Child Abuse in Literature Essay

Pages: 7 (2561 words)  ·  Bibliography Sources: 14  ·  Level: College Senior  ·  Topic: Children  ·  Buy This Paper

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[. . .] David never got the services he, as a child needed.

Particularly, David experienced severe physical abuse, "another blow pushes my head against the tile counter top. I let the tears of mock defeat stream down my face as she storms out of the kitchen, seemingly satisfied with herself" (Pelzer 1993, p.4). According to chapter 5 of Crosson-Tower (2009), physical abuse of a child is an occurrence described through consideration of total social context with emphasis on certain aspects. Physical abuse as a result of an intricate web of variables, factors and attitudes, "Physical abuse is behavior that results from a complex web of attitudes, variables, and factors" (Crosson-Tower 2009, p.102). While it is not easy to predict correctly, which family is abusive, anger, stress, annoyance and impatience triggers violent behaviors. A physically abused child suffers from bruisers, fractures and burns (Fontes, 2008). For instance, Dave suffered from bruisers when his mother stabbed him with a knife in the stomach. More so, David behavior at school reflected on the atmosphere he experienced at home. Predominantly, he depicted behaviors that indicated his dysfunctional environment. A physically abused child also demonstrates verbal inhabitation where the child restrains from talking at home or school for fear of beatings from his mother. The child becomes anxious and experiences poor peer relationship (Fontes, 2008). For instance, David received rejection and isolation from his friends and family. He became hesitant to associate with other children for fear that his friend may disclose the enormity of his unhappiness. Abused children may also display behaviors that do not appeal to other children. They lack confidence in whatever they do.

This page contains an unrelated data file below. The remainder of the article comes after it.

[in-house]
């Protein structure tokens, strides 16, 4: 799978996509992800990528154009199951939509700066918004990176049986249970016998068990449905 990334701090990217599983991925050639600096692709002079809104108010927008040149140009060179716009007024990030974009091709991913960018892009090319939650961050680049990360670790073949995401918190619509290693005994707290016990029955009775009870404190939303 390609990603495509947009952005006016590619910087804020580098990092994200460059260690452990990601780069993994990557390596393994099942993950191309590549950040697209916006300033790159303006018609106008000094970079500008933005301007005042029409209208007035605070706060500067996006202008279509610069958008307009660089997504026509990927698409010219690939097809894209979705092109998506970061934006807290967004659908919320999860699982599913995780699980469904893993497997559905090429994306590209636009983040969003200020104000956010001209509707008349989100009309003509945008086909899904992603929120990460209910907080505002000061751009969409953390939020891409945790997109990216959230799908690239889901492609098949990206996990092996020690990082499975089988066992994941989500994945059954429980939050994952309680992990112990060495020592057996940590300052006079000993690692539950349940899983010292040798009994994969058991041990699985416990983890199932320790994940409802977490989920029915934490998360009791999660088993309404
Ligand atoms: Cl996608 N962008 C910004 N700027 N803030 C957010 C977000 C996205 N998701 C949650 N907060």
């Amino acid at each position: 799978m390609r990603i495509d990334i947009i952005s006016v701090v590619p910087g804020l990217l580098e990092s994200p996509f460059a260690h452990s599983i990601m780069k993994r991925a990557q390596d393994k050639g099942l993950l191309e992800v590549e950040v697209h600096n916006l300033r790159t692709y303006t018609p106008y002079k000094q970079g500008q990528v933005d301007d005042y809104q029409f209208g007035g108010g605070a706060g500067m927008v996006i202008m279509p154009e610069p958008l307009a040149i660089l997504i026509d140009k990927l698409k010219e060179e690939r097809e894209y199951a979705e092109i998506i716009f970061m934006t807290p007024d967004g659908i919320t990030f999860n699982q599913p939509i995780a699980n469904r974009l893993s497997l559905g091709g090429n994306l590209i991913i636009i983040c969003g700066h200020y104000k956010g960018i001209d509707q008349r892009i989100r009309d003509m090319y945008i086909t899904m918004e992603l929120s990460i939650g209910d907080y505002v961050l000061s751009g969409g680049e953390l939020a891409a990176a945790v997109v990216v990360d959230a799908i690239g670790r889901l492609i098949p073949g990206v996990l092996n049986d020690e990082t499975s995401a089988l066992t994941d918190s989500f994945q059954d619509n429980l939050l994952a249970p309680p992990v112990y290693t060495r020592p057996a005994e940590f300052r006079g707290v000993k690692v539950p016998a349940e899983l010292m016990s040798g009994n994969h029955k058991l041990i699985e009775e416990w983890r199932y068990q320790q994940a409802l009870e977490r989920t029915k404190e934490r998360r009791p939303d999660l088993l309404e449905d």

Intervention/Treatment

Chapter 10 of Crosson-Tower (2009, p.221) asserts that the dynamics of child maltreatment are difficult. The difficulty augments when the system of social service gets involved. Professionals try to improve the process of intervention to reduce harm to the affected child (Crosson-Tower, 2009). The school nurse examined David's face and arms, and she noted a bruise in his eyes," she counts the slash-like marks on my face, looking for any she might have missed in the past" (Pelzer 1993, p.7). David is, however, afraid to admit that he experiences maltreatment from his mother for fear of more punishments. Chapter 10 of Crosson-Tower (2009, p.221) asserts that maltreated children make it to be exceedingly difficult for professionals to help them when they fail to tell the truth to protect their abusers. The nurse urged David to take off his clothes. She noted the condition of his clothes and numerous bruises and marks as well as chipped teeth. She handed the report to the principal who then handed it to a police officer. The police officer and the teachers made the students and other teachers understand that David was an obedient boy. This strategy helped in reducing the rejection and isolation he experienced from teachers and fellow students. The police officer moved David to a safe place, San Mateo Juvenile Department, where he could not be maltreated Crosson-Tower (2009).